Searching for a safe haven in Honduras

April 18, 2017

Searching for a safe haven in Honduras

The homes of the coastal community of Cuyamel in north west Honduras may be washed away before 2017 is over.

A woman hangs her washing in Cuyamel, Honduras

A resident of Cuyamel hangs her washing out. In the background are homes that have already been destroyed by the seas. Photo: Frank McGrath.

The century-old community of 84 families, 522 people, must find a new home because the river and the ocean are swamping the land they live on.

Sea level rise, floods and storms caused by climate change are forcing them to search for a safe haven.

But where will their new home be? 

The community has found a piece of land and its owner is keen to sell. They are lobbying their government to buy the land for them. 

They want to be safe and they want to stay together. But they are competing to buy the land with a wealthy company which has earmarked the land for palm oil production.

Miriam who featured on this year’s Trócaire box with her daughter Maria (6) says: ‘Politicians have known for several years about the danger, but have done nothing about the problem and now the situation is really bad. One of the reasons we want to buy the plot of land not so far away is so the community will live together. I don't know what will happen but I hope we stay together."

Miriam and Maria, Cuyamel, Honduras

Miriam Marivel Campos Perez (30) and her daughter Maria José Gonzáles Campo (6) outside the local school in the coastal community of Cuyamel, Omoa, Honduras. Photo: Clare McEvoy/Trócaire

Trócaire, with support from the local government and our partner CASM, has funded the dredging of a canal which allows families to be evacuated to a safe point when the floods come. 

Trócaire is also supporting the community's efforts to secure a new home, and is working with the Honduran Climate Change Alliance to raise awareness of the problems.

If you would like to lend your voice to the communities call for a new home you can send an email to any or all of the following contacts in Honduras:

Wiladina Chang, Governor of the Cortes Province 
email: [email protected]

Profe. Ricárdo Alvarado, Mayor of Omoa
email: [email protected]

Clarisa Morales, Home Office Vice Minister 
email: [email protected]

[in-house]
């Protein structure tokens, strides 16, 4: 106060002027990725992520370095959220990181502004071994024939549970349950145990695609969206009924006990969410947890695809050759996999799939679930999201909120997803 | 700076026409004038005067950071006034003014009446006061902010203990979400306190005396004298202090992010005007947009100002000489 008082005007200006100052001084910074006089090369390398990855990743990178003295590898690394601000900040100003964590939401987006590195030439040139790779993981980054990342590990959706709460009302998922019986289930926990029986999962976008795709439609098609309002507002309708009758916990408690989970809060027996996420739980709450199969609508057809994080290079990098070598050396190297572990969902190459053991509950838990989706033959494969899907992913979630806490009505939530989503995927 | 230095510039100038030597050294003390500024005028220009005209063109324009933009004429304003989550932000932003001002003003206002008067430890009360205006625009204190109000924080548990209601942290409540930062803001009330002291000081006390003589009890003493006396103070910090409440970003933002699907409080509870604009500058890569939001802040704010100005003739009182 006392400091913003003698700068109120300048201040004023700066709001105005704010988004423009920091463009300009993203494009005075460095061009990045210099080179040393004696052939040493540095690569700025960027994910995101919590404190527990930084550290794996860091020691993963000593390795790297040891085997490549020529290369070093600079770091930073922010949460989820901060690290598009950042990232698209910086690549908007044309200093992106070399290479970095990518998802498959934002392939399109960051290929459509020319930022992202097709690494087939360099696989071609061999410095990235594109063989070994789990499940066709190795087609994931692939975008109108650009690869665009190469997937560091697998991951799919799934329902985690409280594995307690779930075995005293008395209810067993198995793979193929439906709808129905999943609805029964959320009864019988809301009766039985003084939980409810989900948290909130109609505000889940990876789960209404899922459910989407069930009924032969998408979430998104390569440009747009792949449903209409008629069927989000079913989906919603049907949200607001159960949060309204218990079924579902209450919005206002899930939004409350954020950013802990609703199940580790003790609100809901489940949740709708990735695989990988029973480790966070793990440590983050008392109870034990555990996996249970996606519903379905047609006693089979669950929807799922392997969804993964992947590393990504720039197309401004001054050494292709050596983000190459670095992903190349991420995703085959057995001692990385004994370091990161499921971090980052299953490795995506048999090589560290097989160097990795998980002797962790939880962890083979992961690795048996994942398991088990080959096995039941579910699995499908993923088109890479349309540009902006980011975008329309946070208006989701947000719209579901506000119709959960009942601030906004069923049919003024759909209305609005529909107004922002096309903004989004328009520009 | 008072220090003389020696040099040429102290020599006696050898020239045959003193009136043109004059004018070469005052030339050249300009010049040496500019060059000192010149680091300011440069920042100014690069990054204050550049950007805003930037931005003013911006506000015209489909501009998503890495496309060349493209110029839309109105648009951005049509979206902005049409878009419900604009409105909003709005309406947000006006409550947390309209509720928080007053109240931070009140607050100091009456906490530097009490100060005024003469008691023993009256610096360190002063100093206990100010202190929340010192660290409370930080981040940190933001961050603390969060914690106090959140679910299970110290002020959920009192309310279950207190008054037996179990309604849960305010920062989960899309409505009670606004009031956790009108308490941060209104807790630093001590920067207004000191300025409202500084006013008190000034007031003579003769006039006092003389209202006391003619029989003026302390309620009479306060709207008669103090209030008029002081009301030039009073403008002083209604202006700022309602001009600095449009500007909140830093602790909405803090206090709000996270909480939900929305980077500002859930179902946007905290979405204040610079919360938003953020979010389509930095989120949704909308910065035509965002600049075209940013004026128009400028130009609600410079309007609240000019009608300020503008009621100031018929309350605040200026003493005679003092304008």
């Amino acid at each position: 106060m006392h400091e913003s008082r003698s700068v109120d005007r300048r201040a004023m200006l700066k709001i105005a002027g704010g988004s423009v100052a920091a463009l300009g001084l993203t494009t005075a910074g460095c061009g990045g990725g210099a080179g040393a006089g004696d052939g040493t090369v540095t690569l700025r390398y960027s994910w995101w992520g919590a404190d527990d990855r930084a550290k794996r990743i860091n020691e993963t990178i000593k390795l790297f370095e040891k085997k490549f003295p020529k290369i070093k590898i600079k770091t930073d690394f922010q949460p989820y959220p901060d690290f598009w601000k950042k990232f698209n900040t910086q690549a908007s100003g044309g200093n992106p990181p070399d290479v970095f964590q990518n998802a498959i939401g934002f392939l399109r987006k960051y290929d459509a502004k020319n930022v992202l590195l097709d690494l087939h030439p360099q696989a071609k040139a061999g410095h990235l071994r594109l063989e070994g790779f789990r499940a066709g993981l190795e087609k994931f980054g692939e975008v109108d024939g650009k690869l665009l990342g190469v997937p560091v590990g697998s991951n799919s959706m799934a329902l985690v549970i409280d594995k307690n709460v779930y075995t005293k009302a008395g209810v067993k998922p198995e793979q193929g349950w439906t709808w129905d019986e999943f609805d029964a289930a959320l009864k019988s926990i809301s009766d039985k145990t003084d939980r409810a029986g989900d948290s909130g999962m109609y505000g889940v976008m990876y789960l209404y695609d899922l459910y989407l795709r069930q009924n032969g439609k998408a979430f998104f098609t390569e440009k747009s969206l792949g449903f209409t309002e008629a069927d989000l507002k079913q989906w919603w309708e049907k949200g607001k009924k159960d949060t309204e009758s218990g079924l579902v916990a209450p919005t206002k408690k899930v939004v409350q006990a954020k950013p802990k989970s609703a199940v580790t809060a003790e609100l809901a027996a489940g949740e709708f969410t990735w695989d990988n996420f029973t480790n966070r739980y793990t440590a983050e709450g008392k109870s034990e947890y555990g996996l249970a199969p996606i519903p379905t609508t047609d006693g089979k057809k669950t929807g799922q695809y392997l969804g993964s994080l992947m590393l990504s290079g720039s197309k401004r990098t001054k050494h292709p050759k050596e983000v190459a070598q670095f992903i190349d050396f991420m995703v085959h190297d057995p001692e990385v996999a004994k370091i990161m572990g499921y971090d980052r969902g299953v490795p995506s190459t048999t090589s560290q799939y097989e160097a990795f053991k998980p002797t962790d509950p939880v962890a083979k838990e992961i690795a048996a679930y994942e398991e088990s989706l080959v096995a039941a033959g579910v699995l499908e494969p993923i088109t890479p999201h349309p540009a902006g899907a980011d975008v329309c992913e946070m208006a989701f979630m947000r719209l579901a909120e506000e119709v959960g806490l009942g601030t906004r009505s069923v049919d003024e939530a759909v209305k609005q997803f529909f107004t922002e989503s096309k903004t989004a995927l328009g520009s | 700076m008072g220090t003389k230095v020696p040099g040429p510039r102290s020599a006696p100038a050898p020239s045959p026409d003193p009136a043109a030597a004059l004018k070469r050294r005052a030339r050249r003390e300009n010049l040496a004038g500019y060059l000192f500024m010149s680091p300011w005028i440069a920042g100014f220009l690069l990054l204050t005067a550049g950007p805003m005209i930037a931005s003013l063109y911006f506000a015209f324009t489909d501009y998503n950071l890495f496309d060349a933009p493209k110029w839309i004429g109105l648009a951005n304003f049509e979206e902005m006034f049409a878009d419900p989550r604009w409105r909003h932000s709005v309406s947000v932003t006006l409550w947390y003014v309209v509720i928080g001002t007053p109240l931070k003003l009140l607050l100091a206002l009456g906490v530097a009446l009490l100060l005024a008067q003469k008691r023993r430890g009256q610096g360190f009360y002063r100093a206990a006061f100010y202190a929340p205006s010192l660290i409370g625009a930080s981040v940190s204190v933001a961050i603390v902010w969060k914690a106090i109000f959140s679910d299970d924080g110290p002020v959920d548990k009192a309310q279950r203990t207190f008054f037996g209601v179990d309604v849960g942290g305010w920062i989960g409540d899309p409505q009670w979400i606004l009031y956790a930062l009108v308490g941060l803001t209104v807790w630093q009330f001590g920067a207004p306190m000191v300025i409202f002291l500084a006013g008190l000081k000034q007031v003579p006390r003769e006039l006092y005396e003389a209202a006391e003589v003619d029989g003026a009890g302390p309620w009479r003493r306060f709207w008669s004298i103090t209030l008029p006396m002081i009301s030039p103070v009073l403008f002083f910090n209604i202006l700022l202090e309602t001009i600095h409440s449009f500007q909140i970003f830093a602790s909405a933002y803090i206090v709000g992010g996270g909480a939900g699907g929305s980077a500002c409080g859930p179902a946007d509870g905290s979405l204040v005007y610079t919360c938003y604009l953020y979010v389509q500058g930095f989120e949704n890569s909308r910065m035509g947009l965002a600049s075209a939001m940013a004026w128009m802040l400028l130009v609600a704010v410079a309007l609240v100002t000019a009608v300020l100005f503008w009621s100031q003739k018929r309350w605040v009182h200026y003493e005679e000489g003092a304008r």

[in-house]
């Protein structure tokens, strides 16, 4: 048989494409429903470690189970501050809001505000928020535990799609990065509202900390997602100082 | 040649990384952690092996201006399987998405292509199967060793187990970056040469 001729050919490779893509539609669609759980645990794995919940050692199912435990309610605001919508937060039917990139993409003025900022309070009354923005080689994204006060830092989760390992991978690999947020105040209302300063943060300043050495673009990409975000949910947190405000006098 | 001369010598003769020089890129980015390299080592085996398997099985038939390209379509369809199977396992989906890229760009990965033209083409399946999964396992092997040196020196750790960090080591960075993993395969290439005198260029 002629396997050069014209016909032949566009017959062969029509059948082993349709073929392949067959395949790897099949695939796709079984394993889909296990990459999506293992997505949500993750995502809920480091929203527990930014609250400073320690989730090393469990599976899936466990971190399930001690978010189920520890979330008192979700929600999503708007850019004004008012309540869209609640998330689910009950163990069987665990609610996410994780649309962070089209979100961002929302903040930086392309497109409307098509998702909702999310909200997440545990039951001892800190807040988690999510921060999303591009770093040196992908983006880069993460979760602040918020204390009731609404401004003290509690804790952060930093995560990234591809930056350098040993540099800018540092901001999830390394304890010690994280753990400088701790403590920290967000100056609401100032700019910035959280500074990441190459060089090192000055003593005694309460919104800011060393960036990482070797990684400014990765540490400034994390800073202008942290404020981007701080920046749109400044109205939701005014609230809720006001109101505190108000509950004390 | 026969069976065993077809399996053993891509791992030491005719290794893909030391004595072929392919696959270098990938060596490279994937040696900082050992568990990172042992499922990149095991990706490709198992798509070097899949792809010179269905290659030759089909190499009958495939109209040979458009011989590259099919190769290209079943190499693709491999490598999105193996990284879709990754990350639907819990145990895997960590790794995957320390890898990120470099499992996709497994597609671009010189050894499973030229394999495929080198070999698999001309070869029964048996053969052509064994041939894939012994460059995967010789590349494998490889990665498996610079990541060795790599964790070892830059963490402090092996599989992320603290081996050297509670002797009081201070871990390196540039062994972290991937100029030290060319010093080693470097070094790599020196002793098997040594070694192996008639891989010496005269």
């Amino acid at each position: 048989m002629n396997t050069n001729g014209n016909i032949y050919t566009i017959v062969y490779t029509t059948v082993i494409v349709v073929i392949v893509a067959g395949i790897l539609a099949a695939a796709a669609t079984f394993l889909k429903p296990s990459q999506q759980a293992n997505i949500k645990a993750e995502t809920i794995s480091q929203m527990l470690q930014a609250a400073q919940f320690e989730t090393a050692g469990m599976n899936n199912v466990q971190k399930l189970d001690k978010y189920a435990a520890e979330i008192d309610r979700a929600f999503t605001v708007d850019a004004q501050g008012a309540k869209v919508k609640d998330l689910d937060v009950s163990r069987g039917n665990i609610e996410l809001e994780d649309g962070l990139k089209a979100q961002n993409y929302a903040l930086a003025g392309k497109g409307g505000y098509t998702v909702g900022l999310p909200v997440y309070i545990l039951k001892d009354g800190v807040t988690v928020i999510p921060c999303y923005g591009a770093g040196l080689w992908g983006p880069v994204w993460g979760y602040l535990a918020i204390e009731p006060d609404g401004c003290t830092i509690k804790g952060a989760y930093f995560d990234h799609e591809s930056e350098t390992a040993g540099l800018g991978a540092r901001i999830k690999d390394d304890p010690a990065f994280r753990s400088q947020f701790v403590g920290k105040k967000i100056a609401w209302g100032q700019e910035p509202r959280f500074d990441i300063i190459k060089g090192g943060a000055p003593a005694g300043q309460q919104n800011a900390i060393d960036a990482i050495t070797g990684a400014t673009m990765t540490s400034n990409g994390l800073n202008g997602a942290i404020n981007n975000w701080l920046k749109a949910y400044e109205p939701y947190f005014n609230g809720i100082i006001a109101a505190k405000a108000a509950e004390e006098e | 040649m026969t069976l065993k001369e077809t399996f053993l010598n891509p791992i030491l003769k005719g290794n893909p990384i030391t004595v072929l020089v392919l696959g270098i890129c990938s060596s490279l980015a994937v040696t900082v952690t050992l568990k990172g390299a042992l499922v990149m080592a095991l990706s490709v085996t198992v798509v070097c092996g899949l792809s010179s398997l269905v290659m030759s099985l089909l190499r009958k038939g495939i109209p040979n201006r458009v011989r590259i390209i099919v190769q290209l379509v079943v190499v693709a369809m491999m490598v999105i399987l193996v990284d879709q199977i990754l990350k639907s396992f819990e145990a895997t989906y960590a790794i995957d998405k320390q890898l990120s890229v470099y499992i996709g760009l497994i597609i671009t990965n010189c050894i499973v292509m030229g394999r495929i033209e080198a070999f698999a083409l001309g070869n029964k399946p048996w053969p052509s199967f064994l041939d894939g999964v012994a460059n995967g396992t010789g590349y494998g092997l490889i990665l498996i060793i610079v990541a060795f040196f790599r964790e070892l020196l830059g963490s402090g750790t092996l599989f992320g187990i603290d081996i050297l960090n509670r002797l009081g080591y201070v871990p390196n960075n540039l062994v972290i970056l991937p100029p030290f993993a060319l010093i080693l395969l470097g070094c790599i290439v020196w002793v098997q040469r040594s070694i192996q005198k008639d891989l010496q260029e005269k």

José Galdamez, Minister of Natural Resources and the Environment
email: [email protected]

Sergio Palacios, Director of the National Directorate on Climate Change
email: [email protected]

Please copy Trócaire’s Country Director on your email [email protected]

Suggested message

You can send your own message or cut and paste the text below in both English & Spanish:

Dear Madam/Sir,

I am writing to you to ask you to use your influence to assist the 84 families that live on the Cuyamel and Motagua sandbars in the Municipality of Omoa.   Due to its geographical position these are some of the most vulnerable communities in the country. In the last few years the encroachment of the sea on the land has accelerated, which has had serious consequences for the 84 families that still live there.

These communities were founded in 1900 and since 2000 they have been displaced because of rising sea levels. Today, they find their lives and livelihoods are at risk of being lost at any moment. This population lives in very precarious socio-economic conditions, dedicating themselves to fishing and rice cultivation which is no longer possible in the area due to the seriousness of the situation.

The area was declared a high risk and inhospitable area in 2014 and the families live in a permanent state of alert.

I am appealing to you in your position of responsibility to urgently attend the need for a permanent relocation of the families that are facing the constant threat of the flooding of their land by the sea.

Yours sincerely


Señora/Señor,

Por medio de la presente me dirijo a usted y a la institución que dirige con el propósito de invitarle a tomar acción sobre la dramática situación que viven 84 familias en Las Barras de Cuyamel y Motagua en el municipio de Omoa. Por su posición geográfica es uno de los municipios más vulnerables del país. 

Las Barras de Motagua y Cuyamel son las comunidades más expuestas a riesgo donde en los últimos años la intrusión del mar a tierra continental ha sido acelerada y con consecuencias graves para 84 familias que aún viven en el sitio. 

Estas comunidades se fundaron a principios del siglo XX y es a partir del 2000 que comienzan a ser desplazados por el mar y se encuentran hoy día en una trampa mortal que en cualquier momento cobrará vidas humanas. Son personas en condición socio-económica muy precaria que se dedican a la pesca y cultivo de arroz. Estas actividades están prácticamente interrumpidas por la gravedad de la situación.

Desde el 2014 fue declarada como zona de alto riesgo e inhabitable y la condición de las familias es de estado de calamidad pública.

Apelo a su conciencia y sentido de máxima responsabilidad por el cargo y función que desempeña para atender de manera urgente la necesidad de reubicar a las familias de manera definitiva por la amenaza permanente que representa la invasión del mar a tierra continental.

Me despido de ustedes de la manera más atenta.